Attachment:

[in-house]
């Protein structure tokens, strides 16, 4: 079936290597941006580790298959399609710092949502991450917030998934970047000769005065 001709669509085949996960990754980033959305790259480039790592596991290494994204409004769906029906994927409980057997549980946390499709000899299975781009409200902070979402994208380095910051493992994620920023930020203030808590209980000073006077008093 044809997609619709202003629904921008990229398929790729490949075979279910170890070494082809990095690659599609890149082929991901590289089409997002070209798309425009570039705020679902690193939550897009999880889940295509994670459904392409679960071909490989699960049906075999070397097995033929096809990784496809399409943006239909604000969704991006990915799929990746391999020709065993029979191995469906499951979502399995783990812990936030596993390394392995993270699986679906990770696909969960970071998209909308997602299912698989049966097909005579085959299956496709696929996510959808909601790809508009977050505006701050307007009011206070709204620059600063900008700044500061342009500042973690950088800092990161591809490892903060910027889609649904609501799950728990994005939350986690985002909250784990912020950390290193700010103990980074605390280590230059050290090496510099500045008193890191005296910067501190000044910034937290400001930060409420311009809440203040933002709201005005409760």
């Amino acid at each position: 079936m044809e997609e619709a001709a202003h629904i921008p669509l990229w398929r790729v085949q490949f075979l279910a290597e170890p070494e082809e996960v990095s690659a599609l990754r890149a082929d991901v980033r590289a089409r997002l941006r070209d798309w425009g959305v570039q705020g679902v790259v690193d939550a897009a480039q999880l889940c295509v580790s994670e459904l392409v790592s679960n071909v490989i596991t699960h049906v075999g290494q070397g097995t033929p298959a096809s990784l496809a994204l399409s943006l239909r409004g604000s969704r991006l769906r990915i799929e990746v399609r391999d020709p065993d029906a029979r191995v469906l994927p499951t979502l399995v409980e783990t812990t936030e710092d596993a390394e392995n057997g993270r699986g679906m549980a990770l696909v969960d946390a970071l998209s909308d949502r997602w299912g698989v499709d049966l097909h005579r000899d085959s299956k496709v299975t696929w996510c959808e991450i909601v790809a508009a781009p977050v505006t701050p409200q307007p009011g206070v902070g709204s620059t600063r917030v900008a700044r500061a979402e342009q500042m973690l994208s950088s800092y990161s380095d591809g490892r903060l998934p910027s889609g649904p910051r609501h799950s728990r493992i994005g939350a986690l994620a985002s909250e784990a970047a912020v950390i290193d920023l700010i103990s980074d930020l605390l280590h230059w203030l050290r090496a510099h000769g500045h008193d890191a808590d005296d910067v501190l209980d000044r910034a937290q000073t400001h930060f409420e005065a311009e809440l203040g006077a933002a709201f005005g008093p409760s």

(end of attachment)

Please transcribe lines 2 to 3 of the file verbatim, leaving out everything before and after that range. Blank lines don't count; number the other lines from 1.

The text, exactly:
């Protein structure tokens, strides 16, 4: 079936290597941006580790298959399609710092949502991450917030998934970047000769005065 001709669509085949996960990754980033959305790259480039790592596991290494994204409004769906029906994927409980057997549980946390499709000899299975781009409200902070979402994208380095910051493992994620920023930020203030808590209980000073006077008093 044809997609619709202003629904921008990229398929790729490949075979279910170890070494082809990095690659599609890149082929991901590289089409997002070209798309425009570039705020679902690193939550897009999880889940295509994670459904392409679960071909490989699960049906075999070397097995033929096809990784496809399409943006239909604000969704991006990915799929990746391999020709065993029979191995469906499951979502399995783990812990936030596993390394392995993270699986679906990770696909969960970071998209909308997602299912698989049966097909005579085959299956496709696929996510959808909601790809508009977050505006701050307007009011206070709204620059600063900008700044500061342009500042973690950088800092990161591809490892903060910027889609649904609501799950728990994005939350986690985002909250784990912020950390290193700010103990980074605390280590230059050290090496510099500045008193890191005296910067501190000044910034937290400001930060409420311009809440203040933002709201005005409760």
């Amino acid at each position: 079936m044809e997609e619709a001709a202003h629904i921008p669509l990229w398929r790729v085949q490949f075979l279910a290597e170890p070494e082809e996960v990095s690659a599609l990754r890149a082929d991901v980033r590289a089409r997002l941006r070209d798309w425009g959305v570039q705020g679902v790259v690193d939550a897009a480039q999880l889940c295509v580790s994670e459904l392409v790592s679960n071909v490989i596991t699960h049906v075999g290494q070397g097995t033929p298959a096809s990784l496809a994204l399409s943006l239909r409004g604000s969704r991006l769906r990915i799929e990746v399609r391999d020709p065993d029906a029979r191995v469906l994927p499951t979502l399995v409980e783990t812990t936030e710092d596993a390394e392995n057997g993270r699986g679906m549980a990770l696909v969960d946390a970071l998209s909308d949502r997602w299912g698989v499709d049966l097909h005579r000899d085959s299956k496709v299975t696929w996510c959808e991450i909601v790809a508009a781009p977050v505006t701050p409200q307007p009011g206070v902070g709204s620059t600063r917030v900008a700044r500061a979402e342009q500042m973690l994208s950088s800092y990161s380095d591809g490892r903060l998934p910027s889609g649904p910051r609501h799950s728990r493992i994005g939350a986690l994620a985002s909250e784990a970047a912020v950390i290193d920023l700010i103990s980074d930020l605390l280590h230059w203030l050290r090496a510099h000769g500045h008193d890191a808590d005296d910067v501190l209980d000044r910034a937290q000073t400001h930060f409420e005065a311009e809440l203040g006077a933002a709201f005005g008093p409760s």